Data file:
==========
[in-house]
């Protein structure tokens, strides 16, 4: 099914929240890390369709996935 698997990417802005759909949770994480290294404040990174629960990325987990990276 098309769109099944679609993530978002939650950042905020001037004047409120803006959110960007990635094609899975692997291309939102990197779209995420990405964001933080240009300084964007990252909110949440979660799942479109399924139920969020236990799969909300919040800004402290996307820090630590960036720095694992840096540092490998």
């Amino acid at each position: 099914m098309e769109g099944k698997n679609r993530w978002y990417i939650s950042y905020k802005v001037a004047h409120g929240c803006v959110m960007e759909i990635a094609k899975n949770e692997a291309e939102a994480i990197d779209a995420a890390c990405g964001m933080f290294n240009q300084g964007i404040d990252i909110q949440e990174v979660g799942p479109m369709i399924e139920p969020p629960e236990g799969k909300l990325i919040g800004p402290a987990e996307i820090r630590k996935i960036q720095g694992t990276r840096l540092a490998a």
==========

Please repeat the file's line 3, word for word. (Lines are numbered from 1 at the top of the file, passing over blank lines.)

């Amino acid at each position: 099914m098309e769109g099944k698997n679609r993530w978002y990417i939650s950042y905020k802005v001037a004047h409120g929240c803006v959110m960007e759909i990635a094609k899975n949770e692997a291309e939102a994480i990197d779209a995420a890390c990405g964001m933080f290294n240009q300084g964007i404040d990252i909110q949440e990174v979660g799942p479109m369709i399924e139920p969020p629960e236990g799969k909300l990325i919040g800004p402290a987990e996307i820090r630590k996935i960036q720095g694992t990276r840096l540092a490998a």